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World No Tobacco Day warns of the dangers to development

Smoking is one of the largest challenges to the sustainable development of countries around the world.
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That is why the World Health Organization has announced World No Tobacco Day, which falls on May 31, 2017, has the theme “Tobacco – a threat to development.”

Tobacco kills more than seven million people around the world every year and costs governments and households more than $1.4 trillion in health care expenses and lost productivity. 

“Tobacco threatens us all,” says WHO director-general Dr. Margaret Chan. “Tobacco exacerbates poverty, reduces economic productivity, contributes to poor household food choices and pollutes indoor air.”

Tobacco has a devastating impact on poor families in particular. According to the WHO, many of the 860 million smokers around the world spend more than 10 per cent of their money on tobacco products, leaving less money for food, education and health care. In some countries, up to 14 per cent of children leave school early to work in tobacco farming. And tobacco farms can be dangerous places where workers are often in close contact with hazardous chemicals.

Tobacco also affects the environment negatively. The WHO report “Tobacco and its environmental impact” found that tobacco waste contains more than 7,000 toxic chemicals that poison the environment, tobacco smoke emissions contribute thousands of tons of human carcinogens, toxicants and greenhouse gases to the environment, and cigarette butts account for 30-40 per cent of all items collected in coastal and urban cleanups. 

Governments are fighting back, though, with measures such as banning advertising and ordering plain packaging to reduce the appeal of tobacco products. But the best way to battle tobacco may be to target the price. “One of the least used, but most effective, tobacco control measures to help countries address development needs is through increasing tobacco tax and prices,” says Dr. Oleg Chestnov, the WHO’s assistant director-general for NCDs and mental health.  Increased taxation will be a disincentive to consumers and give governments more resources to mobilize against tobacco.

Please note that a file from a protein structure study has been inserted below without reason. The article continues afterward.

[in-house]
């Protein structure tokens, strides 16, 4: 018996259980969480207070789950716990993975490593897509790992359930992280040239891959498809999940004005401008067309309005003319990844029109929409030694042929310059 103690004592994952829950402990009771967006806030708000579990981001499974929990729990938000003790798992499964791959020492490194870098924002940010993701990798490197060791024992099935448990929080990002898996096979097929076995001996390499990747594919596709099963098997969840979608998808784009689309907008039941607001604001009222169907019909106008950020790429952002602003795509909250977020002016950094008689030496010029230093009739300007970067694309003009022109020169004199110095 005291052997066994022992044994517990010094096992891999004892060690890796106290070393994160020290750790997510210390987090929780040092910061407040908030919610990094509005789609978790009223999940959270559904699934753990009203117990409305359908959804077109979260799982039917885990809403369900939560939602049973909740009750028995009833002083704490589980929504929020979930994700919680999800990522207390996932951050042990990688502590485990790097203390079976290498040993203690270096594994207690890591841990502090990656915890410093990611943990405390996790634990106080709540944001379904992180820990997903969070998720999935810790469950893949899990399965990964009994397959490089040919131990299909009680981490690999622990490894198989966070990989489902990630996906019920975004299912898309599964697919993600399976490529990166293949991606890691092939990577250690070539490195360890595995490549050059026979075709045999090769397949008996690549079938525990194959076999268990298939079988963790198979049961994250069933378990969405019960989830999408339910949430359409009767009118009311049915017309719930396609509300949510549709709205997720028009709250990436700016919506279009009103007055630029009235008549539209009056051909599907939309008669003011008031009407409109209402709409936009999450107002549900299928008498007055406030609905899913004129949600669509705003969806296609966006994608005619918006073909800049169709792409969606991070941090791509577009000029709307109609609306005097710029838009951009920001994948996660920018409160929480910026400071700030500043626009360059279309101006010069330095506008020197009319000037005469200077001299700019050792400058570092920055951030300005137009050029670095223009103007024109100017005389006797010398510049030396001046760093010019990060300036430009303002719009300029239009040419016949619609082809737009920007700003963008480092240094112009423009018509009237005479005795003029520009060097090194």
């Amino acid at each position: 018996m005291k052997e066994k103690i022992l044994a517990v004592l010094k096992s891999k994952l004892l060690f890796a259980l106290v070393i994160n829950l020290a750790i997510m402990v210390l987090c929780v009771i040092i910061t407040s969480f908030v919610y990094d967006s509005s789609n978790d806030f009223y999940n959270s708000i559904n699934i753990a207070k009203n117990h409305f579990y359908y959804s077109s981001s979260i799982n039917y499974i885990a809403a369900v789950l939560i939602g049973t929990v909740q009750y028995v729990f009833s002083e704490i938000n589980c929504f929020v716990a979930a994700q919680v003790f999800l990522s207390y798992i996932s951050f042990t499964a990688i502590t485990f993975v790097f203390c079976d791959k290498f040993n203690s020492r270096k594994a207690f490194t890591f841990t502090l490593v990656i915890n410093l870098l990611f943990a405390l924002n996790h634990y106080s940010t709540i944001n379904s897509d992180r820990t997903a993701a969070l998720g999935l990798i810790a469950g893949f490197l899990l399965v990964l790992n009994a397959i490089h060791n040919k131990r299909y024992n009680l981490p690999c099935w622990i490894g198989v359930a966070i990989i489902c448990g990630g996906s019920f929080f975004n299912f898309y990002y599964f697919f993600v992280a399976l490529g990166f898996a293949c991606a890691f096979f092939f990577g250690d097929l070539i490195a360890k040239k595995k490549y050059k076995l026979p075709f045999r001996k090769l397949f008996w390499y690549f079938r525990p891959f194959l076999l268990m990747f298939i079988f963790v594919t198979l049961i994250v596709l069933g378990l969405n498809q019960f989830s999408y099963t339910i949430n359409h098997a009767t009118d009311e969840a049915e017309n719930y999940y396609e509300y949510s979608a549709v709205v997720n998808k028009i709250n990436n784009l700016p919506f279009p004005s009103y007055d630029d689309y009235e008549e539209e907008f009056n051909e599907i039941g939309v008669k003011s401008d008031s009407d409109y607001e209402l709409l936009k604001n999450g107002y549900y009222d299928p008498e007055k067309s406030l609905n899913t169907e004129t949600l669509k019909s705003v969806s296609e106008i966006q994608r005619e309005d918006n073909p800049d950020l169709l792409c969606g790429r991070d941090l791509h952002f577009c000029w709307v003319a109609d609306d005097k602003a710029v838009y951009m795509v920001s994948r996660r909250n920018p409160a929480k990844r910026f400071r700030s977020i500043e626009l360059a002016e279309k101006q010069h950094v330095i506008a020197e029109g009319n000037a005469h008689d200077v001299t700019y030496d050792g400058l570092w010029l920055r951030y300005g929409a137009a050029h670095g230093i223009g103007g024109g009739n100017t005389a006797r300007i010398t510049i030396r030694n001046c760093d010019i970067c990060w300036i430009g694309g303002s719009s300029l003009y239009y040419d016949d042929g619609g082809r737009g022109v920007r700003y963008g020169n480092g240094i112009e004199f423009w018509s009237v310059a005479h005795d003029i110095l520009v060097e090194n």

There are also many aids to help smokers quit tobacco., operated by the Government of British Columbia and the B.C. Lung Association, offers personalized plans, professional coaching, daily motivations, a directory to local programs and a community of others involved in the goal of quitting smoking. Cessation programs like QuitNow can double a smoker’s chance of quitting. This is particularly important if you need medical procedures such as surgery performed, as you can reduce your risk of surgical complications if you quit smoking eight weeks or more before surgery.

B.C. residents also have access to free tobacco cessation aids, thanks to a B.C. Ministry of Health program launched in 2011. The program is open to those with a Medical Services Plan card/number and those eligible for Fair Pharmacare. Tobacco cessation aids include nicotine replacement therapy (NRT) and medication to help with withdrawal symptoms. People can visit local pharmacies to register and obtain access to free NRT. For more information, and for a list of other smoking and prevention links, visit the BC Cancer Agency at

Quick Facts:
  • Up to 10 billion of the 15 billion cigarettes sold daily are disposed of in the environment
  • Tobacco kills more than seven million people a year
  • 60-70 per cent of tobacco farm workers are women
  • Tobacco use is a threat to any person, regardless of gender, age, race, cultural or educational background
  • Some 80 per cent of premature deaths from tobacco occur in low- or middle-income countries
  • Each year, tobacco farming uses 4.3 million hectares of land, resulting in global deforestation between 2 and 4 per cent
  • Lung cancer is the most common form of cancer death in North America
  • Lung cancer kills more people each year than AIDS, liver cancer or ovarian cancer.
For more information on World No Tobacco Day, go to the WHO site at
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